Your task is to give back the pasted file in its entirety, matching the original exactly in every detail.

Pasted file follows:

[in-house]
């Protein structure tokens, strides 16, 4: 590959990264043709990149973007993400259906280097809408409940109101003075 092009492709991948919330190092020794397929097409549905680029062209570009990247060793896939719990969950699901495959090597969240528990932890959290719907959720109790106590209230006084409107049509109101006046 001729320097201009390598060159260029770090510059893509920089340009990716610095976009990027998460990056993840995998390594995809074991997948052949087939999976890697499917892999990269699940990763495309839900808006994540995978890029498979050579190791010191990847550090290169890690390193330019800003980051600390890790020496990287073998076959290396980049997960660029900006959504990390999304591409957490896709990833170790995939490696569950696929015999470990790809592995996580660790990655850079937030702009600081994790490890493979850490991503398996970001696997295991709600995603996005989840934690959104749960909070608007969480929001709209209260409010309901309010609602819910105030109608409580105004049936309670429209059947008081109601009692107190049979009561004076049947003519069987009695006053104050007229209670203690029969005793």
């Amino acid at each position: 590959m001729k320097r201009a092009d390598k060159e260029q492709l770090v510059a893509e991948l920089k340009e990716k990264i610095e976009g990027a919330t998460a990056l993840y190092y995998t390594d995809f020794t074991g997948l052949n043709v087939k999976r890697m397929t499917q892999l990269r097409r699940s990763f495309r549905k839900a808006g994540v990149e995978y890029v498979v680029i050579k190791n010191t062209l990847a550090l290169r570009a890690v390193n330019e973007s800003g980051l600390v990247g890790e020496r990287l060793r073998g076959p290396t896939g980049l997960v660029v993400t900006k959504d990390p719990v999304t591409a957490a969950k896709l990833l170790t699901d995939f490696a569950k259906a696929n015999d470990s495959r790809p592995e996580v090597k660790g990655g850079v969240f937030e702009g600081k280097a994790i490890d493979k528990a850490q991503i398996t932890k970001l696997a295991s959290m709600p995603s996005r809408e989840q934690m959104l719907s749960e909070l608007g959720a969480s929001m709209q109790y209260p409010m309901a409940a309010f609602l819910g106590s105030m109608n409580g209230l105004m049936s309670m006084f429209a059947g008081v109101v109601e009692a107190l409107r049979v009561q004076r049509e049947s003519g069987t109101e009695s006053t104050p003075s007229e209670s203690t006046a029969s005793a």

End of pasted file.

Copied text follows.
[in-house]
């Protein structure tokens, strides 16, 4: 590959990264043709990149973007993400259906280097809408409940109101003075 092009492709991948919330190092020794397929097409549905680029062209570009990247060793896939719990969950699901495959090597969240528990932890959290719907959720109790106590209230006084409107049509109101006046 001729320097201009390598060159260029770090510059893509920089340009990716610095976009990027998460990056993840995998390594995809074991997948052949087939999976890697499917892999990269699940990763495309839900808006994540995978890029498979050579190791010191990847550090290169890690390193330019800003980051600390890790020496990287073998076959290396980049997960660029900006959504990390999304591409957490896709990833170790995939490696569950696929015999470990790809592995996580660790990655850079937030702009600081994790490890493979850490991503398996970001696997295991709600995603996005989840934690959104749960909070608007969480929001709209209260409010309901309010609602819910105030109608409580105004049936309670429209059947008081109601009692107190049979009561004076049947003519069987009695006053104050007229209670203690029969005793």
């Amino acid at each position: 590959m001729k320097r201009a092009d390598k060159e260029q492709l770090v510059a893509e991948l920089k340009e990716k990264i610095e976009g990027a919330t998460a990056l993840y190092y995998t390594d995809f020794t074991g997948l052949n043709v087939k999976r890697m397929t499917q892999l990269r097409r699940s990763f495309r549905k839900a808006g994540v990149e995978y890029v498979v680029i050579k190791n010191t062209l990847a550090l290169r570009a890690v390193n330019e973007s800003g980051l600390v990247g890790e020496r990287l060793r073998g076959p290396t896939g980049l997960v660029v993400t900006k959504d990390p719990v999304t591409a957490a969950k896709l990833l170790t699901d995939f490696a569950k259906a696929n015999d470990s495959r790809p592995e996580v090597k660790g990655g850079v969240f937030e702009g600081k280097a994790i490890d493979k528990a850490q991503i398996t932890k970001l696997a295991s959290m709600p995603s996005r809408e989840q934690m959104l719907s749960e909070l608007g959720a969480s929001m709209q109790y209260p409010m309901a409940a309010f609602l819910g106590s105030m109608n409580g209230l105004m049936s309670m006084f429209a059947g008081v109101v109601e009692a107190l409107r049979v009561q004076r049509e049947s003519g069987t109101e009695s006053t104050p003075s007229e209670s203690t006046a029969s005793a």